There are many, many other tricks for eigenvalues, and other methods such as divide-and-conquer (more efficient than QR if you want eigenvectors too), but I don't think it is worthwhile (unless you are a specialist) to go into all of these details. Briefly discussed Golub–Kahn bidiagonalization method for SVD, just to get the general flavor. At this point, however, we are mostly through with details of dense linear-algebra techniques: the important thing is to grasp the fundamental ideas rather than zillions of little details, since in practice you're just going to use LAPACK anyway.
Started discussing (at a very general level) a new topic: iterative algorithms, usually for sparse matrices, and in general for matrices where you have a fast way to compute Ax matrix-vector products but cannot (practically) mess around with the specific entries of A.
Further Reading: 18.335 (2006) handout II on QR algorithm, Trefethen lecture 27, 29–31.
Handouts: pset 3 solutions, pset 4 (due Monday Oct 26).
Discussed iterative methods in general, briefly mentioned sparse-direct methods (which we will come back to later), the sources of special structure (e.g. sparsity) that allow you to have rapid matrix-vector products with large matrices.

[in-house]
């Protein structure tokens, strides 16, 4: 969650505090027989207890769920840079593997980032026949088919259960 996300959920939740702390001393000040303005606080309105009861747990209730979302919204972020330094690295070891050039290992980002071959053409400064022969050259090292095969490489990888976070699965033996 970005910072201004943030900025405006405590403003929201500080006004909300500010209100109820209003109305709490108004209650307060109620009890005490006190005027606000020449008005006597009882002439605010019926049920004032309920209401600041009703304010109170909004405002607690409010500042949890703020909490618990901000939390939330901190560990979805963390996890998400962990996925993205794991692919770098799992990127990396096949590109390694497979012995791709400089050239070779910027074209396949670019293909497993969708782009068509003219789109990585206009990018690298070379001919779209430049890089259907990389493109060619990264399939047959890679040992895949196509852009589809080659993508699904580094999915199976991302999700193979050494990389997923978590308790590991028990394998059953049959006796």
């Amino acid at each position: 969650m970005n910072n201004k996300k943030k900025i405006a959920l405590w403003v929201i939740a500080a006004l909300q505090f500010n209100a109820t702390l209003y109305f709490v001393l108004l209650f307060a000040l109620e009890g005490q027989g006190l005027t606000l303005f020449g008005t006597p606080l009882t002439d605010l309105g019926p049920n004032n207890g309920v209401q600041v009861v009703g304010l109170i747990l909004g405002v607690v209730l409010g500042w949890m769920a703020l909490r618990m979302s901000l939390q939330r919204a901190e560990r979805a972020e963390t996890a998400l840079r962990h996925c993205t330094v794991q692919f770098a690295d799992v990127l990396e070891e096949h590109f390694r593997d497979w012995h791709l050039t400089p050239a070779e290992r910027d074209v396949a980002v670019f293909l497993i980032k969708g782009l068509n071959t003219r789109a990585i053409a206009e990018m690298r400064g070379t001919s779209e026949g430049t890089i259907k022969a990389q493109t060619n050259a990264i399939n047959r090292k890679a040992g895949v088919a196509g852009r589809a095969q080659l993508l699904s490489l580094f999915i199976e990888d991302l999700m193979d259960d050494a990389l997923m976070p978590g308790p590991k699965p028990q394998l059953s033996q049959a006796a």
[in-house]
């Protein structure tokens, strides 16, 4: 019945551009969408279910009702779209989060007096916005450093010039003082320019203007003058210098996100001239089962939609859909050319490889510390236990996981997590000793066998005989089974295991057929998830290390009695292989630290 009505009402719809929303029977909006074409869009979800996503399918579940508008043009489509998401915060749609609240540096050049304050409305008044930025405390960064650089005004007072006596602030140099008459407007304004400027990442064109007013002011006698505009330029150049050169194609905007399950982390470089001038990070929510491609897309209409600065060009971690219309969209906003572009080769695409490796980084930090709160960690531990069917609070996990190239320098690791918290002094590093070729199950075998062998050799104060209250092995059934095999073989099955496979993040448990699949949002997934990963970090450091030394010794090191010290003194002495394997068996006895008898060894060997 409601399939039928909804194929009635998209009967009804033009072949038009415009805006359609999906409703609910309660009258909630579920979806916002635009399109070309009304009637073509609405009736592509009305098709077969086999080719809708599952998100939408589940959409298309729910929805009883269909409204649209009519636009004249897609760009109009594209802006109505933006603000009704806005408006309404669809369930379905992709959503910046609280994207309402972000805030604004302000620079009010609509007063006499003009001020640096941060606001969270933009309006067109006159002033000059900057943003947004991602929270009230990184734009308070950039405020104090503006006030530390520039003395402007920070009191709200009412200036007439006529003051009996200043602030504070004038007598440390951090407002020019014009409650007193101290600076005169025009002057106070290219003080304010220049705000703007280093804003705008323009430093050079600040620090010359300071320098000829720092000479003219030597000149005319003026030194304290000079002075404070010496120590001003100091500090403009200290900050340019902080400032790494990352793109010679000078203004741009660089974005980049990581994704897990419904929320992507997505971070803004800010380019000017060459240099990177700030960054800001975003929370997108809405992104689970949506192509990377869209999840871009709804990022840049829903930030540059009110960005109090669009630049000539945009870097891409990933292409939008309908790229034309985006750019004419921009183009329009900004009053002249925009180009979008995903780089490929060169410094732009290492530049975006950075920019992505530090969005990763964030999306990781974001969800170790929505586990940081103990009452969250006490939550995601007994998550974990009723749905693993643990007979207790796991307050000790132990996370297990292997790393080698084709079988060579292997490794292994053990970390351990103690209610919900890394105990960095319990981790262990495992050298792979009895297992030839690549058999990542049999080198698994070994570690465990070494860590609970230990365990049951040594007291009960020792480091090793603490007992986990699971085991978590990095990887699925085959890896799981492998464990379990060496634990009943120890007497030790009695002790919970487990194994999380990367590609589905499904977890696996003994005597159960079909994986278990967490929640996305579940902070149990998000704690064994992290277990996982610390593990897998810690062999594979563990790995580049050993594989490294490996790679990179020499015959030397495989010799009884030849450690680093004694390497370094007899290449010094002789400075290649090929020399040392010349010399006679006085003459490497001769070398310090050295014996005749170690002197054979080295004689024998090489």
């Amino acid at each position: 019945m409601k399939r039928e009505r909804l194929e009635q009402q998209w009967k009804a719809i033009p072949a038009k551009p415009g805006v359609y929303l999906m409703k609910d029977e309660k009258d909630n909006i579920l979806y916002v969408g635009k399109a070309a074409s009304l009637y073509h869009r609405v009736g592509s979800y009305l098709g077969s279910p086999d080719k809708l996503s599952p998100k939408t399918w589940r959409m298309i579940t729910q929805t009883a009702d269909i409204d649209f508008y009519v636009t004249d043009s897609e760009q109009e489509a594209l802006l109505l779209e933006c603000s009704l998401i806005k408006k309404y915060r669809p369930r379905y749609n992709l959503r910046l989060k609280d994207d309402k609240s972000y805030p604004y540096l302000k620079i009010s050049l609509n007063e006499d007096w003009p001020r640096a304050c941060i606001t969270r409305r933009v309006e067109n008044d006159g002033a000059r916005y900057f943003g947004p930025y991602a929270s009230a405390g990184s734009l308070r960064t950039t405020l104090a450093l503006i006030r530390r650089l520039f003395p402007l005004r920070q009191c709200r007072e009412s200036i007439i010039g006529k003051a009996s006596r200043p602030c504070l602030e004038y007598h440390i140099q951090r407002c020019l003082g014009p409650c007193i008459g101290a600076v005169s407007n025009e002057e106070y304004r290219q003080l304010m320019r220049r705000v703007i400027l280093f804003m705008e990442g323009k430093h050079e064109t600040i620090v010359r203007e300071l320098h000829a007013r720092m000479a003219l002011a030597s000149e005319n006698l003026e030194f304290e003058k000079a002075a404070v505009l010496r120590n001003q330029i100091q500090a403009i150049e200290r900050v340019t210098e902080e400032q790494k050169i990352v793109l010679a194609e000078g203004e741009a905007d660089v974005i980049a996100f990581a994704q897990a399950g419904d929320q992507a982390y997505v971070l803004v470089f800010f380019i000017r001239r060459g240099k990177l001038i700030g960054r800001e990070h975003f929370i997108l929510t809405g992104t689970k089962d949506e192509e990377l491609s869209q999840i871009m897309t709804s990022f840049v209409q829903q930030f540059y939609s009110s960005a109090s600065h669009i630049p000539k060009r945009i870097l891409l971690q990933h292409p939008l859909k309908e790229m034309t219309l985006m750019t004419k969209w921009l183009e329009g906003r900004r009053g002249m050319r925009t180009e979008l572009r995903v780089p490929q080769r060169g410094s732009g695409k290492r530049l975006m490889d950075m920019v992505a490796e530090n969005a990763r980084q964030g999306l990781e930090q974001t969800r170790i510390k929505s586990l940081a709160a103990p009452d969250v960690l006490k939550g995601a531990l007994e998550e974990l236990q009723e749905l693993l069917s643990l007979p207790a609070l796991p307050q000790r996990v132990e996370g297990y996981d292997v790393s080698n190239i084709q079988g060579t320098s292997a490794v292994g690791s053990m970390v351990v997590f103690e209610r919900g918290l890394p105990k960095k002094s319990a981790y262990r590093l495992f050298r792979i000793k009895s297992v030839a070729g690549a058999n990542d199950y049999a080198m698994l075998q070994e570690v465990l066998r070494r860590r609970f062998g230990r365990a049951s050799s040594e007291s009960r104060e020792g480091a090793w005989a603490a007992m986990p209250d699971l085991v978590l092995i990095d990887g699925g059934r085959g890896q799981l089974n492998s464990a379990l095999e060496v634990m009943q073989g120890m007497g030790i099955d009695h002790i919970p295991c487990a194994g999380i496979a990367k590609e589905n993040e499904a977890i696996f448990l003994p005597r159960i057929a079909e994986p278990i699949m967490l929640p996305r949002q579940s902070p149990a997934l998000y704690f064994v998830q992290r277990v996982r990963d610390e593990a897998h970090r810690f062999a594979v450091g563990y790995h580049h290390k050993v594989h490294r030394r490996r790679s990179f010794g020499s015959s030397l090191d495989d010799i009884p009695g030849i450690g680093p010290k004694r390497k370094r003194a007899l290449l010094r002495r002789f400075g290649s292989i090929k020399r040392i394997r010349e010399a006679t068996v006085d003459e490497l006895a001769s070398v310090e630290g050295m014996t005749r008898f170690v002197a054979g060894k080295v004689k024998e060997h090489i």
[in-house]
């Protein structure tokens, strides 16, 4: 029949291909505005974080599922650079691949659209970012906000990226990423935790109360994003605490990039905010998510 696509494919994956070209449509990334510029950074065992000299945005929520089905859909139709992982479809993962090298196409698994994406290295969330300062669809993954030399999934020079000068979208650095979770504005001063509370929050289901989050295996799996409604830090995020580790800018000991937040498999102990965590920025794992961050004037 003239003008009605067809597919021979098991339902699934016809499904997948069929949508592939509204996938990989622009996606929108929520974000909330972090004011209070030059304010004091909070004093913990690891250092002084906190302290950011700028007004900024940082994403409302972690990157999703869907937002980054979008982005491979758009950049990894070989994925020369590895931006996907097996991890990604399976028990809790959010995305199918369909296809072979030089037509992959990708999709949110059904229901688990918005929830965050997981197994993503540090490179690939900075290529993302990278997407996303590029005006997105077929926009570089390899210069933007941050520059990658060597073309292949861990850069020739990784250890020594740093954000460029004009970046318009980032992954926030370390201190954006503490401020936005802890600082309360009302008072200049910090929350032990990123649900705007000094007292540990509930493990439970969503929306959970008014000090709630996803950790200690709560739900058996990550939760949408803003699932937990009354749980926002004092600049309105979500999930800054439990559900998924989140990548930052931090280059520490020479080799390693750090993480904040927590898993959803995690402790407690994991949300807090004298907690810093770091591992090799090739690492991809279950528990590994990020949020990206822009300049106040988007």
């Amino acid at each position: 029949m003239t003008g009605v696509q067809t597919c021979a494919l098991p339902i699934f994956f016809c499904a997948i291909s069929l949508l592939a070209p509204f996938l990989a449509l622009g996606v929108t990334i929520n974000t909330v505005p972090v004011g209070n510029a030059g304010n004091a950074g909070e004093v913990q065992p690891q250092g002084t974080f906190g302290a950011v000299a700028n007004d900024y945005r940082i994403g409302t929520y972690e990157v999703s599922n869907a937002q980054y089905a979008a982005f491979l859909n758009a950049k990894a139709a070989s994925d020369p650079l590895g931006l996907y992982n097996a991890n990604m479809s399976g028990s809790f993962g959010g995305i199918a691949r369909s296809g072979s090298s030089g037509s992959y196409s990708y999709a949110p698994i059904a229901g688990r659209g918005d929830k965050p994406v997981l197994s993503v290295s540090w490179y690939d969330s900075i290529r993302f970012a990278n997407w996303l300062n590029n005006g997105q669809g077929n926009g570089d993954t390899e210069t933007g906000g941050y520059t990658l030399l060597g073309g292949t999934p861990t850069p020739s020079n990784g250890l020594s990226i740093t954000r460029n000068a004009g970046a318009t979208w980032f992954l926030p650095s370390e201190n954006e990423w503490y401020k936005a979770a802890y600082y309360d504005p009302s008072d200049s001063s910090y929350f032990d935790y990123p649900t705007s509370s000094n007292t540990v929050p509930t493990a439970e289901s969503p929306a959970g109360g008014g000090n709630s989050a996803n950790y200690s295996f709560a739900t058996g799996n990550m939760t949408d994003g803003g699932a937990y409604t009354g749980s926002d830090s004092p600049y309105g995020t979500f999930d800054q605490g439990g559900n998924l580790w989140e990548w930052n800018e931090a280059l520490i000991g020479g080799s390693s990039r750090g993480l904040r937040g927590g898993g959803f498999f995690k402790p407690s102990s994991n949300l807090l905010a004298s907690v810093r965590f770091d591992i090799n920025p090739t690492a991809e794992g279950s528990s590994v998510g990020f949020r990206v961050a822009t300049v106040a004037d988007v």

Iterative methods. Discussed the common circumstances where Ax matrix-vector products are fast (sparse matrices, spectral methods with FFTs, integral-equations with fast multipole etc.). General idea of starting with a guess for the solution (e.g. a random vector) and iteratively improving..
Emphasized that there are many iterative methods, and that there is no clear "winner" or single bulletproof library that you can use without much thought (unlike LAPACK for dense direct solvers). It is problem-dependent and often requires some trial and error. Then there is the whole topic of preconditioning, which we will discuss more later, which is even more problem-dependent. Briefly listed several common techniques for linear systems (Ax=b) and eigenproblems (Ax=λx or Ax=λBx).
Gave simple example of power method, which we already learned. This, however, only keeps the most recent vector Anv and throws away the previous ones. Introduced Krylov subspaces, and the idea of Krylov subspace methods: find the best solution in the whole subspace spanned by v,Av,...,An-1v.
Derived the Arnoldi method as an iterative reduction of A to Hessenberg form, using only Ax matrix-vector products and a Gram-Schmidt-like technique. However, in practice we will stop Arnoldi part-way, as discussed in the next lecture.